• Feeling hopeless about treatment prospects
  • Concerns about confidentiality
  • Social stigma

It’s also worth noting that these factors can be especially difficult or prevalent if you happen to live in a rural community due to the lack of available resources and medical professionals in smaller populated areas. However, with that being said, it’s important to recognize that there are still mental health options you can (and should) utilize — despite these barriers.[2]

Forgiveness is a battle that doesn’t have to be taken on alone, no matter where you live. Moreover, many people find healing through numerous methods such as reading, talking, or writing. Ultimately, your path towards a happier life can be paved with whatever works best for you.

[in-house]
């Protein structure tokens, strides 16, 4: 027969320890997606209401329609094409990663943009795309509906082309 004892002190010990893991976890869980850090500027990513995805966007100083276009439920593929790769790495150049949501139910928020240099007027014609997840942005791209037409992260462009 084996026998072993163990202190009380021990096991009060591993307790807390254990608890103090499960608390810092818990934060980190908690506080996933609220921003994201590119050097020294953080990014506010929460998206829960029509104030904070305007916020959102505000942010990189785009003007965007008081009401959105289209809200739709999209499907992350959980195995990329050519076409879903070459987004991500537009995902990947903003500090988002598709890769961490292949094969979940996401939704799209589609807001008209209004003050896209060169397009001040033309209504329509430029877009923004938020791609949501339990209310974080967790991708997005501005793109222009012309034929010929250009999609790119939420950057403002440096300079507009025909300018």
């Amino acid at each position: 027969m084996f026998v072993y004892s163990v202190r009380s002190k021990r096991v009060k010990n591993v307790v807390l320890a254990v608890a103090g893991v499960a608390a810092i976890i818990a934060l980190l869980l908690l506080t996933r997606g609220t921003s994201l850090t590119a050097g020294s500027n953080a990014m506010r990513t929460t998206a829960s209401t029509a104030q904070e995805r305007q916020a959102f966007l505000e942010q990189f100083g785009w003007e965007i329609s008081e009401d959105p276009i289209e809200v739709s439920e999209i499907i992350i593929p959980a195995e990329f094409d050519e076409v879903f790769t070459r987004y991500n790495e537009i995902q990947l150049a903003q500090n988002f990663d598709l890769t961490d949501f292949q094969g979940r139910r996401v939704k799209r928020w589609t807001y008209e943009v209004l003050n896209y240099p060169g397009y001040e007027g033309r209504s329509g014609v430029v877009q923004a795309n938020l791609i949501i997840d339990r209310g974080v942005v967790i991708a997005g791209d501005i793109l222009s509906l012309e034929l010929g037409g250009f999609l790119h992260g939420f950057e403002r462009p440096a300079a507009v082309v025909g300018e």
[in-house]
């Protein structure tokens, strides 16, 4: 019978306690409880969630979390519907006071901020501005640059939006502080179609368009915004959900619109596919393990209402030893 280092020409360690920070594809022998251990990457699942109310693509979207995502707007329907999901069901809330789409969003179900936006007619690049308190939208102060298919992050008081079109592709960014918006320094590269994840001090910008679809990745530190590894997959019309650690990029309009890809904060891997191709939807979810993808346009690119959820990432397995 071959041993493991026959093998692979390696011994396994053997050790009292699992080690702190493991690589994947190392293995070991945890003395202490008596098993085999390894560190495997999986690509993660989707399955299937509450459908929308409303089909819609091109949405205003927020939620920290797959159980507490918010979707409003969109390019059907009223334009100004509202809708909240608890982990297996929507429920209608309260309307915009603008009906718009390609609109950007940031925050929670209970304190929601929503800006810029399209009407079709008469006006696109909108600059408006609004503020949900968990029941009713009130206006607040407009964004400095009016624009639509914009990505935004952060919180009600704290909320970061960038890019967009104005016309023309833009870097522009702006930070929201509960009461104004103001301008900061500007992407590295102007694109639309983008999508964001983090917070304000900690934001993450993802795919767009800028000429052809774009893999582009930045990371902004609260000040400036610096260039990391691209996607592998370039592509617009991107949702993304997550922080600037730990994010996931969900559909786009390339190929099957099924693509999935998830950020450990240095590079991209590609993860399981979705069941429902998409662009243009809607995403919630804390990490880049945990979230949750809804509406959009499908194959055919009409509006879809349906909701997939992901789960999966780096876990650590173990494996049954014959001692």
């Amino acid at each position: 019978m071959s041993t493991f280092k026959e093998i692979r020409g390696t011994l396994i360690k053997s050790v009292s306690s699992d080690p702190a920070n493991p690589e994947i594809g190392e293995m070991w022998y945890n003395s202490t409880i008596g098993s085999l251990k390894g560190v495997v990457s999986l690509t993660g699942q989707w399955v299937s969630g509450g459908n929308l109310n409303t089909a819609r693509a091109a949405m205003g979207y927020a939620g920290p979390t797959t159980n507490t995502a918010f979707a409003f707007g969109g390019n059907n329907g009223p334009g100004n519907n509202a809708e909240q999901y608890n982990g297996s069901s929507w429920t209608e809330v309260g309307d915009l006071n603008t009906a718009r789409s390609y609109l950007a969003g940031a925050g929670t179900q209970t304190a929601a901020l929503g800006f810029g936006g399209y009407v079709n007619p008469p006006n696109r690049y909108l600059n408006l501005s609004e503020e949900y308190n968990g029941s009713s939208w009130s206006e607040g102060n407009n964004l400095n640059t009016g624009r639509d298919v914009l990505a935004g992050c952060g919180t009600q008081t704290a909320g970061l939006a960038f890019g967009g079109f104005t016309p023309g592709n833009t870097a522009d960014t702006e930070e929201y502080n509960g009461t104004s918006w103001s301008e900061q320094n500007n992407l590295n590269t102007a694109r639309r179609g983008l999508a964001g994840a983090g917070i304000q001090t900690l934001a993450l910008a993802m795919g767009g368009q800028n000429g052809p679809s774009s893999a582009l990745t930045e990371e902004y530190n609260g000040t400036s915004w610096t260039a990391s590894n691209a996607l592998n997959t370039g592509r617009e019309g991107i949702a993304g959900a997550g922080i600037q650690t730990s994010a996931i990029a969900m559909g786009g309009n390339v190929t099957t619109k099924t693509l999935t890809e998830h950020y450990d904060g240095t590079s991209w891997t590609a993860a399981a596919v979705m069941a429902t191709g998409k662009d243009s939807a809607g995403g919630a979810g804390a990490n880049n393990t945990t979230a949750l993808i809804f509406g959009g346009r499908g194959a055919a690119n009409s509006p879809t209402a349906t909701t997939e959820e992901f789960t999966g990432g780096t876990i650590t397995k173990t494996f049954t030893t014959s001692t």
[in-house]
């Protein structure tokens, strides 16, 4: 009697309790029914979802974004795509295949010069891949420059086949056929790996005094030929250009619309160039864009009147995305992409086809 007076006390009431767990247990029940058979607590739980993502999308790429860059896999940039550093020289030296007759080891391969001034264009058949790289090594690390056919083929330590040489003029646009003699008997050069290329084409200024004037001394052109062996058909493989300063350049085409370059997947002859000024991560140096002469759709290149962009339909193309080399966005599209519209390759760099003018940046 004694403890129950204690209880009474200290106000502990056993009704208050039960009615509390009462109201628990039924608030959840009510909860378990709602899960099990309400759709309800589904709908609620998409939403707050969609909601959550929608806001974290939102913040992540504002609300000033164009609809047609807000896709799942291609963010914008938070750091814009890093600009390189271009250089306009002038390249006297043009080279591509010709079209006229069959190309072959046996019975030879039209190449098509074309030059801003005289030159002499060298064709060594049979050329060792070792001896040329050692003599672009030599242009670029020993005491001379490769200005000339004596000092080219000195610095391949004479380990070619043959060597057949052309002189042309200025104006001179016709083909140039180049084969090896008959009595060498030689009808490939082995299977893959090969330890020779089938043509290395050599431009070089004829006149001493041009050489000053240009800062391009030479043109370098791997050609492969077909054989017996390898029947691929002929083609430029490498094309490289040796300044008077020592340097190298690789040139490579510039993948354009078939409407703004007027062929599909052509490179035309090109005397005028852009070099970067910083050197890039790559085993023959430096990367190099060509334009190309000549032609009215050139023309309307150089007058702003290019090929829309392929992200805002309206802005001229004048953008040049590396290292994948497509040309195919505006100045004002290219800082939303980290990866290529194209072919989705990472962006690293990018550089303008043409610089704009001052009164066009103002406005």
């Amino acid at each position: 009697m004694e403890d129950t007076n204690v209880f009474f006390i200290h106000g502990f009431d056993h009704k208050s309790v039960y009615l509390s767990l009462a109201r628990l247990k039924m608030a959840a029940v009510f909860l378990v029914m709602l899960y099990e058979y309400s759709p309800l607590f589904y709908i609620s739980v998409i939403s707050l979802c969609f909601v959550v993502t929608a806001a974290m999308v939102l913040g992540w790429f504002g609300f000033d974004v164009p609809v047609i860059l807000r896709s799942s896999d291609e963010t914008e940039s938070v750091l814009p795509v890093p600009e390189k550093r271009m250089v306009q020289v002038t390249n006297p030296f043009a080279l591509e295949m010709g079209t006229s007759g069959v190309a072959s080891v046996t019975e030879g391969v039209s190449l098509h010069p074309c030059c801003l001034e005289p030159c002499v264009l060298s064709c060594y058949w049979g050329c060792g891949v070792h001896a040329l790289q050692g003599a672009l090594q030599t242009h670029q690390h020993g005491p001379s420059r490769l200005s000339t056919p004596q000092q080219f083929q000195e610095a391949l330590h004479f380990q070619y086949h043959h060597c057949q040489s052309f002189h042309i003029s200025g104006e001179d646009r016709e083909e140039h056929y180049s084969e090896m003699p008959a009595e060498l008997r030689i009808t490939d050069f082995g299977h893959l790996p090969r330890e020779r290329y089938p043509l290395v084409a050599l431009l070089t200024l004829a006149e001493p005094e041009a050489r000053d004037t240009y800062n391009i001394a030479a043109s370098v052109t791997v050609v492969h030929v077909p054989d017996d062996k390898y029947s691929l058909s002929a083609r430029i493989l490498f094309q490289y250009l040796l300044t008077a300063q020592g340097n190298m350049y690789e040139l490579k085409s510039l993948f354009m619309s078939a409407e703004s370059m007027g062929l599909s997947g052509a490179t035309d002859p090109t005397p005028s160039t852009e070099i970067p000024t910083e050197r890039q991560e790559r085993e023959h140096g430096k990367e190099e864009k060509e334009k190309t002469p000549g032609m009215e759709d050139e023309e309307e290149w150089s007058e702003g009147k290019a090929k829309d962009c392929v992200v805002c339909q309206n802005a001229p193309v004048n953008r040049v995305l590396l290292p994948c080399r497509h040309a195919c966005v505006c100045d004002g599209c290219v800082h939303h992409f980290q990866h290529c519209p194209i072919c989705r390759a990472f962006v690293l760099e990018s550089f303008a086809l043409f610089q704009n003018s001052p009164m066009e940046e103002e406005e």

If you do happen to find yourself in a position that prevents you from visiting a mental health professional, consider these options in the meantime:

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Group Therapy

While group therapy is not as anonymous as a private session, checking your local community center for support groups can at the very least provide you with a connection to others dealing with similar difficulties as you. You also might find that you flourish in a group setting.

Local University Hospitals

As Dr. Fran Walfish, a psychotherapist, tells NBC News,[3]

“Most qualified training hospitals have a department of psychiatry and outpatient psychology program that offers low-fee sliding scale psychotherapy.”

It’s worth visiting one nearby, if anything to see exactly what they can offer you and if it’s right for you.

Develop Self-Care Strategies